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Beyond the Bisexual Bridge

Sexual Health Among U.S. Men Who Have Sex with Men and Women
  • William L. Jeffries IV
    Correspondence
    Address correspondence to: William L. Jeffries IV, PhD, MPH, MA, Centers for Disease Control and Prevention, 1600 Clifton Road, MS E37, Atlanta GA 30333
    Affiliations
    Division of HIV/AIDS Prevention, National Center for HIV/AIDS, Viral Hepatitis, STD, and TB Prevention, Centers for Disease Control and Prevention, Atlanta, Georgia
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      Context

      Men who have sex with both men and women (MSMW) experience health problems in ways that distinguish them from men who only have sex with men (MSM) and men who only have sex with women (MSW). Historically, an undue focus on MSMW’s potential role in transmitting HIV to women has resulted in limited understanding of these men’s unique sexual health needs. This article discusses the sexual health of MSMW in the U.S.

      Evidence acquisition

      The author searched PubMed, Sociological Abstracts, PsycINFO, and GoogleScholar to acquire peer-reviewed studies pertaining to MSMW that were published during January 2008 and December 2013. Reference lists for these studies provided additional studies not acquired through this search.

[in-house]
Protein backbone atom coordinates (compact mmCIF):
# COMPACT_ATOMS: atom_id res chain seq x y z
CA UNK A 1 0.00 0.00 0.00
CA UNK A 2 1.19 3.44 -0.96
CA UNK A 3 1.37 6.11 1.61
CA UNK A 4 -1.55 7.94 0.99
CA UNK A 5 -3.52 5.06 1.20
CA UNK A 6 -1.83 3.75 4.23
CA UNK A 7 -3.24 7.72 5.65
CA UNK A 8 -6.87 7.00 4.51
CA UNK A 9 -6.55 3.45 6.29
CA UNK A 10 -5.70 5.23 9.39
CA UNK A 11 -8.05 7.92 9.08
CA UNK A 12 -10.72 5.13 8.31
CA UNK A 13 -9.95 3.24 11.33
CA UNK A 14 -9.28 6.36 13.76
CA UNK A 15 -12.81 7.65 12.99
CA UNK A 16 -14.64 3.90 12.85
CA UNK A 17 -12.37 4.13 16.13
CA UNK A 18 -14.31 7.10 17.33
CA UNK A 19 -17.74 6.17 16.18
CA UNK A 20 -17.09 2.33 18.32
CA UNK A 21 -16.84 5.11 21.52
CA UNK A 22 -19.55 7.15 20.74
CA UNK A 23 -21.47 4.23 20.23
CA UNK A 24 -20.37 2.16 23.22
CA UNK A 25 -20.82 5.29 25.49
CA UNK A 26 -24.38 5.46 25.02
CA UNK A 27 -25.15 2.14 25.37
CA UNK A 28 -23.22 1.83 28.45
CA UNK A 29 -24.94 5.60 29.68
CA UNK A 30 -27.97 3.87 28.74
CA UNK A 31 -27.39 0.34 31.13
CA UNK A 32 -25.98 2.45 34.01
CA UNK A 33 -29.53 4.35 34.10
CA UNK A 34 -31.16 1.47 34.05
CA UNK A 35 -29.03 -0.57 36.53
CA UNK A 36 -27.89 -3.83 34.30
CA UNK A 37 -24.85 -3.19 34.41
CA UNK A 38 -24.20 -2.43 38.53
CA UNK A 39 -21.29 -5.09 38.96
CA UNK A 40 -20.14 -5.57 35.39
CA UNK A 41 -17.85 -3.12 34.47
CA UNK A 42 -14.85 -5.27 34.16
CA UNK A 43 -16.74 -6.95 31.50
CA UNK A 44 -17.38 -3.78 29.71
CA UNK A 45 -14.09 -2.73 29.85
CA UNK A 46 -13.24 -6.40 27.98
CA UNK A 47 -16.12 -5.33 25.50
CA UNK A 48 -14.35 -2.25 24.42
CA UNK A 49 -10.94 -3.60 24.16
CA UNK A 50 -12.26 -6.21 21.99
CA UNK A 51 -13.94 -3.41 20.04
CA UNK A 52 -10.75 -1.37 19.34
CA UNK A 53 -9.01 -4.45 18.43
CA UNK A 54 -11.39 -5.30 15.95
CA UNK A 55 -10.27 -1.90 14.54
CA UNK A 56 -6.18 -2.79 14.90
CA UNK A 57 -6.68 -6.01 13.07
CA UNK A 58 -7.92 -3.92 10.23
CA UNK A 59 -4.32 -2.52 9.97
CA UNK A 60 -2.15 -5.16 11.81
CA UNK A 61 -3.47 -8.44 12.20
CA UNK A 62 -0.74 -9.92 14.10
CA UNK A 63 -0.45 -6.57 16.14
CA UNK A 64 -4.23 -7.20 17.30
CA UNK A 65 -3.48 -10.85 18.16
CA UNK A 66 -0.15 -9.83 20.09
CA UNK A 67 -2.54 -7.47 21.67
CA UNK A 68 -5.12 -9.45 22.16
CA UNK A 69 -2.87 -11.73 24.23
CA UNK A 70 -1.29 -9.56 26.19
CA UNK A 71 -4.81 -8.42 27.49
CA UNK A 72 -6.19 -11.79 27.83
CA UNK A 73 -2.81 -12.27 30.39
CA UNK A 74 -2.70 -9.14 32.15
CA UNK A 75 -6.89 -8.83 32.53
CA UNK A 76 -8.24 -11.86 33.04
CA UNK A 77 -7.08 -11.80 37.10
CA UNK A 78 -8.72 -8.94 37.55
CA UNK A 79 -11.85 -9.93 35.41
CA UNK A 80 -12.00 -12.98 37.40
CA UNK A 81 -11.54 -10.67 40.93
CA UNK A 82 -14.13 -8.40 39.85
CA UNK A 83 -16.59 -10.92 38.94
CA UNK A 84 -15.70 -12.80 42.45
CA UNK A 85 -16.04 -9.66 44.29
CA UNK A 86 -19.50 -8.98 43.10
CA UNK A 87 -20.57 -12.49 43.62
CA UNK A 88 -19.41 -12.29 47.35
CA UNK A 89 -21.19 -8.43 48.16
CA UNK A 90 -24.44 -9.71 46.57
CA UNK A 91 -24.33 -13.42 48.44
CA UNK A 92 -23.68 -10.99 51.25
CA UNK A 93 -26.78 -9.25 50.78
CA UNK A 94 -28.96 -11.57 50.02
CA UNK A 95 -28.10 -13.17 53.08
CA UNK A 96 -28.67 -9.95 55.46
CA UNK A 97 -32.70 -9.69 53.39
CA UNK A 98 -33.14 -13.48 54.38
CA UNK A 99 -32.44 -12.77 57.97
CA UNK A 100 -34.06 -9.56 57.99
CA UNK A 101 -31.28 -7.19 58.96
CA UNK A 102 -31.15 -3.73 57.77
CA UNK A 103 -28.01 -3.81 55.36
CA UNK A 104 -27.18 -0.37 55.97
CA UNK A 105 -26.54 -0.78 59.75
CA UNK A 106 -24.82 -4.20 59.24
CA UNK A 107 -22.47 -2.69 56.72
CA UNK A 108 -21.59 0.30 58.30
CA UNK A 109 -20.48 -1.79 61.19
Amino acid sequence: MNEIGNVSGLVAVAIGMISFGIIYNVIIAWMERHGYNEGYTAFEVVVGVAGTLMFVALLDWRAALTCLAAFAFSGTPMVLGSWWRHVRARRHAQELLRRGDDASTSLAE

Evidence synthesis

      MSMW are more likely than MSW to be infected with HIV. MSMW may be at increased risk for some other sexually transmitted infections (STIs) compared with both MSW and MSM. Some factors that affect their sexual health include unprotected sex, early sexual debut, forced sexual encounters, increased numbers of sexual partners, substance use, exchange sex, risk behaviors of their male and female partners, and pregnancy-related considerations. These factors uniquely shape MSMW’s vulnerability to HIV/STIs and other sexual health problems. Anti-bisexual sentiment, socioeconomic marginalization, culturally specific masculine ideologies, and sexual identity can negatively influence their sexual partnerships and likelihood of disease acquisition.

      Conclusions

      Risk-reduction interventions alone are likely insufficient to improve MSMW’s sexual health. Efforts should also address the social contexts affecting MSMW in order to decrease HIV/STI vulnerability and mitigate other barriers to MSMW’s sexual health.
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